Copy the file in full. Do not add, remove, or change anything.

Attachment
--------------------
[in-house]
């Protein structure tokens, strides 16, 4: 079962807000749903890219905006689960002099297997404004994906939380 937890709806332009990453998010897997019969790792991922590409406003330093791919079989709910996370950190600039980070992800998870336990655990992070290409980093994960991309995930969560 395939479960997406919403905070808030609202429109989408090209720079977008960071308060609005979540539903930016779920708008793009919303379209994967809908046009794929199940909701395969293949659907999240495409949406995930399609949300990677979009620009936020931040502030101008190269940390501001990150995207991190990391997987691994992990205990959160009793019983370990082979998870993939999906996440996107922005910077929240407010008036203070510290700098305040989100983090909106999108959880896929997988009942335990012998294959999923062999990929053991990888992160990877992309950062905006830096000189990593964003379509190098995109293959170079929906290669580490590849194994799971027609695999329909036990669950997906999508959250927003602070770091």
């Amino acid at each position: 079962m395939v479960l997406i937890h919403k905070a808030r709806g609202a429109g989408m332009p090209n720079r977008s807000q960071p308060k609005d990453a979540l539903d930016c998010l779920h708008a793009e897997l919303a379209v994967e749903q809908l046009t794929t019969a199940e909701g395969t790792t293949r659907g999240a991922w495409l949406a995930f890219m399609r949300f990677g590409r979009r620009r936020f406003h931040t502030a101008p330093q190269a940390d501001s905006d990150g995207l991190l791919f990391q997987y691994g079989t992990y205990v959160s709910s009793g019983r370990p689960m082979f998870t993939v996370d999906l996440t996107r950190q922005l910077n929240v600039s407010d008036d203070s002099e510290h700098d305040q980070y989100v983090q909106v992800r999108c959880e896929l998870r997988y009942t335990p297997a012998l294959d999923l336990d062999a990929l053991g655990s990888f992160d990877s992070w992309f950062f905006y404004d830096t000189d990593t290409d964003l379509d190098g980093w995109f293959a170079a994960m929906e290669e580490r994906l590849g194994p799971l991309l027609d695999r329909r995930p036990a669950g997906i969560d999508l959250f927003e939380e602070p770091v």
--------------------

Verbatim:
[in-house]
């Protein structure tokens, strides 16, 4: 079962807000749903890219905006689960002099297997404004994906939380 937890709806332009990453998010897997019969790792991922590409406003330093791919079989709910996370950190600039980070992800998870336990655990992070290409980093994960991309995930969560 395939479960997406919403905070808030609202429109989408090209720079977008960071308060609005979540539903930016779920708008793009919303379209994967809908046009794929199940909701395969293949659907999240495409949406995930399609949300990677979009620009936020931040502030101008190269940390501001990150995207991190990391997987691994992990205990959160009793019983370990082979998870993939999906996440996107922005910077929240407010008036203070510290700098305040989100983090909106999108959880896929997988009942335990012998294959999923062999990929053991990888992160990877992309950062905006830096000189990593964003379509190098995109293959170079929906290669580490590849194994799971027609695999329909036990669950997906999508959250927003602070770091």
């Amino acid at each position: 079962m395939v479960l997406i937890h919403k905070a808030r709806g609202a429109g989408m332009p090209n720079r977008s807000q960071p308060k609005d990453a979540l539903d930016c998010l779920h708008a793009e897997l919303a379209v994967e749903q809908l046009t794929t019969a199940e909701g395969t790792t293949r659907g999240a991922w495409l949406a995930f890219m399609r949300f990677g590409r979009r620009r936020f406003h931040t502030a101008p330093q190269a940390d501001s905006d990150g995207l991190l791919f990391q997987y691994g079989t992990y205990v959160s709910s009793g019983r370990p689960m082979f998870t993939v996370d999906l996440t996107r950190q922005l910077n929240v600039s407010d008036d203070s002099e510290h700098d305040q980070y989100v983090q909106v992800r999108c959880e896929l998870r997988y009942t335990p297997a012998l294959d999923l336990d062999a990929l053991g655990s990888f992160d990877s992070w992309f950062f905006y404004d830096t000189d990593t290409d964003l379509d190098g980093w995109f293959a170079a994960m929906e290669e580490r994906l590849g194994p799971l991309l027609d695999r329909r995930p036990a669950g997906i969560d999508l959250f927003e939380e602070p770091v």